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Fighting cancer dish by dish

Yes, Cancer Can Be Prevented…

…and the Mediterranean diet can help.

As World Cancer Day rolls around again, it’s striking—and frankly, more than a little dispiriting for us cancer educators—to see how little people know about the disease.

Not about the actual disease—for cancer is a complex condition that baffles even researchers and oncologists—but about the risk factors that influence whether we get cancer or not.

A survey commissioned by American Institute for Cancer Research (AICR), published today, revealed that many Americans still cling to the myth that they are powerless before cancer. The full details of the survey can be found here, but the section I’d like to examine more closely concerns diet.

Asked whether “diet affects people’s risk of getting cancer,” just over half of Americans surveyed (58%) knew that they can indeed cut cancer risk with a healthy diet, but many either disagreed (11%) or could not make up their minds (31%).

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When asked whether “body weight affects people’s risk of getting cancer,” the answer was “alarmingly low,” according to the AICR: less than half (41%) of those surveyed knew that body weight has an impact on cancer risk. One in 5 (20%) disagreed, while 38% could not make up their mind.

UK respondents surveyed by the World Cancer Research Fund International were even less informed: 49% of people polled said they didn’t know that diet can affects people's risk of getting cancer. Two thirds of the 2,000 British adults polled did not know about the links between cancer and physical activity and 59% were unaware of the correlation between cancer and body weight.

Lastly, more than a third of Brits polled (34%) believe that the chances of getting cancer are mainly due to a family history of the disease, even though only 5-10% of cancers are linked to genes.

“On World Cancer Day 2014 it’s very alarming to see that such a large number of people don’t know that there’s a lot they can do to significantly reduce their risk of getting cancer," said Amanda McLean, the World Cancer Research Fund’s General Manager.

In fact, approximately 374,000 cases of the most common cancers could be prevented each year in the U.S. by eating a healthy diet, being physically active and staying a healthy weight, the AICR estimates. That means about one in three cancers would never have to happen.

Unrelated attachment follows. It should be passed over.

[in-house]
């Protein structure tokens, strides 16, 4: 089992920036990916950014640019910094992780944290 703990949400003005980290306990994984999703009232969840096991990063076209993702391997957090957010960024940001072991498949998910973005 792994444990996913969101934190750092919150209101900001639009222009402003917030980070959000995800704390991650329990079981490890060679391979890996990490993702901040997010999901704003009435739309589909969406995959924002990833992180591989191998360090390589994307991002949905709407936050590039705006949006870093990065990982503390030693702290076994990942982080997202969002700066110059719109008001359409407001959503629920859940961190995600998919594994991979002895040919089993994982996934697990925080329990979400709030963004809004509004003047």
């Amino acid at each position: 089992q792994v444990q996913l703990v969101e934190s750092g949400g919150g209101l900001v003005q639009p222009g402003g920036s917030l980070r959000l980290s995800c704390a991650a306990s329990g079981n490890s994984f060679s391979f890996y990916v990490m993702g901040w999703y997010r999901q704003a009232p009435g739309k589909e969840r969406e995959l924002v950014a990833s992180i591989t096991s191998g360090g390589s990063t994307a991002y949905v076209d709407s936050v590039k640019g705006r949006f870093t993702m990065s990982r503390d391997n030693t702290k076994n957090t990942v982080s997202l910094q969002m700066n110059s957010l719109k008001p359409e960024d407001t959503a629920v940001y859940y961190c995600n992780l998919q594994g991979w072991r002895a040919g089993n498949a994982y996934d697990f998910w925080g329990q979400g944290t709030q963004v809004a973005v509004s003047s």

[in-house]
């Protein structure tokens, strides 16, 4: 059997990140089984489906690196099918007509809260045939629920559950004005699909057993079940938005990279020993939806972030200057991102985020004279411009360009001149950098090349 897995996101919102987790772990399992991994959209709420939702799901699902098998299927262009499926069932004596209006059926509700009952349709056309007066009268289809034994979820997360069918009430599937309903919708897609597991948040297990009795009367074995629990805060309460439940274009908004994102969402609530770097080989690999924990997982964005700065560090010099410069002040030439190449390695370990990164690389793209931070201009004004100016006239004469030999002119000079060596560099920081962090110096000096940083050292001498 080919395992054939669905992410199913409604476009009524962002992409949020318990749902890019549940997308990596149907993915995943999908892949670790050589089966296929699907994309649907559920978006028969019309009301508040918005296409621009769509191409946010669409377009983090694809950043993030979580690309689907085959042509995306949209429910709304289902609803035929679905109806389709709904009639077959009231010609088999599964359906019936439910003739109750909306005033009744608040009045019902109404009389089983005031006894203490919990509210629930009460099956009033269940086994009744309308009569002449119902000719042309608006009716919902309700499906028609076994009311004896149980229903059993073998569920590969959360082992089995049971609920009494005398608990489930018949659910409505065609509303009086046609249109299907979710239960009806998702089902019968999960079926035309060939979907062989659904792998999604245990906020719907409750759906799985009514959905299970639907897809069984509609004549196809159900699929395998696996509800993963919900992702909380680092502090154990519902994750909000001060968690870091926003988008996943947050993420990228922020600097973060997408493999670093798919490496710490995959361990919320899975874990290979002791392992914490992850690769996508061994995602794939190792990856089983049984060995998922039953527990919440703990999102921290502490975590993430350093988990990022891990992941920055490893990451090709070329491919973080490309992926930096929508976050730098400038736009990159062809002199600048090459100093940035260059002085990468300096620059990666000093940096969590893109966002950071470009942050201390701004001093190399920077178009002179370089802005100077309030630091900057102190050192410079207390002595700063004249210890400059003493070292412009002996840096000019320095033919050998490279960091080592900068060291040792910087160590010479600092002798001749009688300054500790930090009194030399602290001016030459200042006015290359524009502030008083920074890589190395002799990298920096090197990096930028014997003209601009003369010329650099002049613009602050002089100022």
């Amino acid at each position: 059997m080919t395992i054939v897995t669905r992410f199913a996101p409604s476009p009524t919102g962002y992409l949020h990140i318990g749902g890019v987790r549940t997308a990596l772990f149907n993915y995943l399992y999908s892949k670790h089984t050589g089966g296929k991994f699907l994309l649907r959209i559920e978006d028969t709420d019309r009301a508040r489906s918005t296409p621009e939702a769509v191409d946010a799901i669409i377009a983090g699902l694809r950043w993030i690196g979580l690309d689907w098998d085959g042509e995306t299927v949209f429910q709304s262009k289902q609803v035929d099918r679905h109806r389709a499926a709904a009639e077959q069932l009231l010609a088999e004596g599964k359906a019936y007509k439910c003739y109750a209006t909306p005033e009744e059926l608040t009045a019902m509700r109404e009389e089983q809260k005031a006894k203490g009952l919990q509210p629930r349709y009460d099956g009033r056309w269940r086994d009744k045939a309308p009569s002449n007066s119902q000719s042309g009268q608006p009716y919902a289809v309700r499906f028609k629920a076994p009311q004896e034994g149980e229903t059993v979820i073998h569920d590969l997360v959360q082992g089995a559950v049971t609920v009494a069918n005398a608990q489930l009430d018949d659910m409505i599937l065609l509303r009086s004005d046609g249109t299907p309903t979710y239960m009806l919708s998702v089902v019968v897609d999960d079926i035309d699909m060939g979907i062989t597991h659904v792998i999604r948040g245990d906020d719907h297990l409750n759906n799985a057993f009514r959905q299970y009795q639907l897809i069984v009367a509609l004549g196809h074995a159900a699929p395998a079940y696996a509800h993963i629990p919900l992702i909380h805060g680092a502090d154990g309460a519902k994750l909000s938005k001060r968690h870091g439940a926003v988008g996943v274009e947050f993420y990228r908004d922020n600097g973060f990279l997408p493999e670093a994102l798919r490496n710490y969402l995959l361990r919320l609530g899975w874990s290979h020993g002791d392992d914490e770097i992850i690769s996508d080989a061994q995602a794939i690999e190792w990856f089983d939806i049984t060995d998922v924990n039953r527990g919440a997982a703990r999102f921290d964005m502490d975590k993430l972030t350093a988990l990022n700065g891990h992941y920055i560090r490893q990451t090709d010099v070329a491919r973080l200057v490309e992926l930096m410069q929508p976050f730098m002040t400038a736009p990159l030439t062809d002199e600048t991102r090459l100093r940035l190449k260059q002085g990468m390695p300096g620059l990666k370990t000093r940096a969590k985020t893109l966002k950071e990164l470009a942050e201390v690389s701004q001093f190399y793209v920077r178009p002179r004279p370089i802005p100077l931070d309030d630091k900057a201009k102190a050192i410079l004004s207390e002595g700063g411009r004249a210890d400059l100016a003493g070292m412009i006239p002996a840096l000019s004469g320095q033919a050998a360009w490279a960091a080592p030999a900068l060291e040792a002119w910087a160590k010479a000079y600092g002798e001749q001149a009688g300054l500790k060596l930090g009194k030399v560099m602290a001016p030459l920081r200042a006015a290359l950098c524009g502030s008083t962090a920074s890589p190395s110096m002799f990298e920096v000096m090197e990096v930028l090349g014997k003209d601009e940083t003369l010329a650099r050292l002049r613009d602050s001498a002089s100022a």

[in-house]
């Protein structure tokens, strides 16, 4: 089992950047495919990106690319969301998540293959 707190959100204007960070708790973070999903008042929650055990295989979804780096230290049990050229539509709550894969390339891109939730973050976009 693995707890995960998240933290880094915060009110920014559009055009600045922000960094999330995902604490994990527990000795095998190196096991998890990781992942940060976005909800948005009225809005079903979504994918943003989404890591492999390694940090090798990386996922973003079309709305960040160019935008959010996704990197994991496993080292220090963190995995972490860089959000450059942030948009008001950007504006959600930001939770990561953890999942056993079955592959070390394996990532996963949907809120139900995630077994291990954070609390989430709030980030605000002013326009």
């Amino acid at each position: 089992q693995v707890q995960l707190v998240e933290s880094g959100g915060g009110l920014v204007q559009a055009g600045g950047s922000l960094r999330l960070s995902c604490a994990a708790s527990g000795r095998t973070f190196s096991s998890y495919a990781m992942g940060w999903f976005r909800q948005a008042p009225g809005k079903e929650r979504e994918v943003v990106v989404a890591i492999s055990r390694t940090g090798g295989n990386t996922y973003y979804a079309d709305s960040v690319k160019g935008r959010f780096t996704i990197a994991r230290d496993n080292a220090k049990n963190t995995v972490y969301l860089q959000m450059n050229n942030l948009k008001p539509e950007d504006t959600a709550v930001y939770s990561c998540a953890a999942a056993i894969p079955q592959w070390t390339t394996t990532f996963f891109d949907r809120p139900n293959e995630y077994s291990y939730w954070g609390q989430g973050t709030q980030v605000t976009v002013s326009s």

Excess body fat is a cause of seven cancers, including post-menopausal breast, endometrial and esophageal cancers. Carrying excess body fat causes an estimated 117,000 U.S. cancer cases each year, according to the AICR. Meanwhile, research has shown that 30 minutes of daily moderate activity can help reduce cancer risk independent of weight.

Mediterranean diet to the rescue

You don’t have to become a cancer specialist to lower your risk of developing the disease. All you need to do is to adopt a Mediterranean diet and a moderate exercise routine (for instance, 30 minutes a day of gentle walking), and you will lower not only your chances of developing cancer, but also heart disease, diabetes, osteoporosis, and various other diseases of “civilization.”

Again and again studies show that the Mediterranean diet lowers the risk of cancer. There are various ways in which this way of eating works against the development and spread of cancer cells.

1. Antioxidant, anti-inflammatory, and anti-angiogenic compounds: The Mediterranean diet brims with foods that have antioxidant properties, such as vegetables, oily fish, legumes, fruits, spices, herbs, nuts, seeds, and of course olive oil. Antioxidants protect our cells, and the genetic information inside them, from free-radical attacks that could otherwise lead to cancerous cell changes.

Inflammation, meanwhile, is another factor that can promote the development and growth of cancer, and many Mediteranean foods contain powerful anti-inflammatory compounds (read more about inflammation and cancer in this excellent article by integrative oncologist Brian Lawenda M.D.).

Lastly, angiogenesis—the development of new blood vessels that tumors need in order to thrive and grow—can be slowed or halted by eating foods that abound in the Mediterranean diet, such as berries, citrus fruit, grapes, kale, artichokes, squash, parsley, garlic, tomato, and olive oil (find out more about antiangiogenic foods in this brilliant TED talk by William Li M.D. of the Angiogenesis Foundation).